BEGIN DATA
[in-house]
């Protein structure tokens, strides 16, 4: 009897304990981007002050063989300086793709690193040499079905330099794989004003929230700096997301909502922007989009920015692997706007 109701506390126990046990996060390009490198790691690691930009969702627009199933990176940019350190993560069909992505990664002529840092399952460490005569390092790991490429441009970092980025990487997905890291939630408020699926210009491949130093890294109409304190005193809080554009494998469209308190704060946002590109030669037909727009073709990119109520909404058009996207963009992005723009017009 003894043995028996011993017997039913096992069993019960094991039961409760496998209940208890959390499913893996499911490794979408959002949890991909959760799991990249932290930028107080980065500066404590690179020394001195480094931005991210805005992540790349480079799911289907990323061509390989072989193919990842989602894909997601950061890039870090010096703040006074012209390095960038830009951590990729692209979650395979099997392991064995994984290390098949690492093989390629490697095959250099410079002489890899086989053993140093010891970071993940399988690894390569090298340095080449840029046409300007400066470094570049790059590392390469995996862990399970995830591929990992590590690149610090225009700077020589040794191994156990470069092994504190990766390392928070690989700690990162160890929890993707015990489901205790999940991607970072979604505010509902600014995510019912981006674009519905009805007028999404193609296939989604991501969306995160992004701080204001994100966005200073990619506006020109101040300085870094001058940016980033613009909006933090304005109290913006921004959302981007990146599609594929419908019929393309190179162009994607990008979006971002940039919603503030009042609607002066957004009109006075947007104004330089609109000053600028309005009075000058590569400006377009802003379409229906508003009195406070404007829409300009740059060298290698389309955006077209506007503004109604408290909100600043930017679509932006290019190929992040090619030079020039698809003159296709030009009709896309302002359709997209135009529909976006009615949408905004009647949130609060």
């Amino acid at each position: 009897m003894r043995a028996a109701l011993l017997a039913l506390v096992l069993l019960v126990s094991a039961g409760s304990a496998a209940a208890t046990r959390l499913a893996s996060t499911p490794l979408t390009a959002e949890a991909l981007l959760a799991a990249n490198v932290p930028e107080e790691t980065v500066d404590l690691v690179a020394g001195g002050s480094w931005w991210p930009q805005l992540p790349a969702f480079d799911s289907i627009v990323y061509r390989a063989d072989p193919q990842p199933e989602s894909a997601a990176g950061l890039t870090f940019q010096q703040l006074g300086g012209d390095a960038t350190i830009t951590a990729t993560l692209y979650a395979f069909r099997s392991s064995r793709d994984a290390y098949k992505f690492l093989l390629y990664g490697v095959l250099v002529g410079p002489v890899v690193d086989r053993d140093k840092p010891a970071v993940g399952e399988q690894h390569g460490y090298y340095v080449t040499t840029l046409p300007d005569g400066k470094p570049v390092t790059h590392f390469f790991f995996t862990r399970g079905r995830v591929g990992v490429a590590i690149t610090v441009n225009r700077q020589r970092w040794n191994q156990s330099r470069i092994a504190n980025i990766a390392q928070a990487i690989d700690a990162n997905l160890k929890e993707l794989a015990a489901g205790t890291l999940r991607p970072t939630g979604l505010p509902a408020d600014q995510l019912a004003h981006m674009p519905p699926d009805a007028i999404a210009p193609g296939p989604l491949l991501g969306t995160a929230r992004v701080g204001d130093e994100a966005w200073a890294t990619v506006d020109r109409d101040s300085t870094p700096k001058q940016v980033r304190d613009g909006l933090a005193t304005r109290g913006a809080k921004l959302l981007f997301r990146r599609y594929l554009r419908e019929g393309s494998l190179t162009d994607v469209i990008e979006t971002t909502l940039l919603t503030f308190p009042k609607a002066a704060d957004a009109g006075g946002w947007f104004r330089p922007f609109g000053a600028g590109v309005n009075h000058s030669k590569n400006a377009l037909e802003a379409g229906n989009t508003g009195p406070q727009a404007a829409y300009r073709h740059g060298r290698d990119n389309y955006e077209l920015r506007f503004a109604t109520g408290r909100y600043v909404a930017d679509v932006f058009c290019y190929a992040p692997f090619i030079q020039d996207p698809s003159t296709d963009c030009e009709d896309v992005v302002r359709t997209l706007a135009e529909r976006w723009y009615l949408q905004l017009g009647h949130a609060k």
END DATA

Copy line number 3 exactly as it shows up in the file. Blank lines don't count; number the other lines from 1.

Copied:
């Amino acid at each position: 009897m003894r043995a028996a109701l011993l017997a039913l506390v096992l069993l019960v126990s094991a039961g409760s304990a496998a209940a208890t046990r959390l499913a893996s996060t499911p490794l979408t390009a959002e949890a991909l981007l959760a799991a990249n490198v932290p930028e107080e790691t980065v500066d404590l690691v690179a020394g001195g002050s480094w931005w991210p930009q805005l992540p790349a969702f480079d799911s289907i627009v990323y061509r390989a063989d072989p193919q990842p199933e989602s894909a997601a990176g950061l890039t870090f940019q010096q703040l006074g300086g012209d390095a960038t350190i830009t951590a990729t993560l692209y979650a395979f069909r099997s392991s064995r793709d994984a290390y098949k992505f690492l093989l390629y990664g490697v095959l250099v002529g410079p002489v890899v690193d086989r053993d140093k840092p010891a970071v993940g399952e399988q690894h390569g460490y090298y340095v080449t040499t840029l046409p300007d005569g400066k470094p570049v390092t790059h590392f390469f790991f995996t862990r399970g079905r995830v591929g990992v490429a590590i690149t610090v441009n225009r700077q020589r970092w040794n191994q156990s330099r470069i092994a504190n980025i990766a390392q928070a990487i690989d700690a990162n997905l160890k929890e993707l794989a015990a489901g205790t890291l999940r991607p970072t939630g979604l505010p509902a408020d600014q995510l019912a004003h981006m674009p519905p699926d009805a007028i999404a210009p193609g296939p989604l491949l991501g969306t995160a929230r992004v701080g204001d130093e994100a966005w200073a890294t990619v506006d020109r109409d101040s300085t870094p700096k001058q940016v980033r304190d613009g909006l933090a005193t304005r109290g913006a809080k921004l959302l981007f997301r990146r599609y594929l554009r419908e019929g393309s494998l190179t162009d994607v469209i990008e979006t971002t909502l940039l919603t503030f308190p009042k609607a002066a704060d957004a009109g006075g946002w947007f104004r330089p922007f609109g000053a600028g590109v309005n009075h000058s030669k590569n400006a377009l037909e802003a379409g229906n989009t508003g009195p406070q727009a404007a829409y300009r073709h740059g060298r290698d990119n389309y955006e077209l920015r506007f503004a109604t109520g408290r909100y600043v909404a930017d679509v932006f058009c290019y190929a992040p692997f090619i030079q020039d996207p698809s003159t296709d963009c030009e009709d896309v992005v302002r359709t997209l706007a135009e529909r976006w723009y009615l949408q905004l017009g009647h949130a609060k």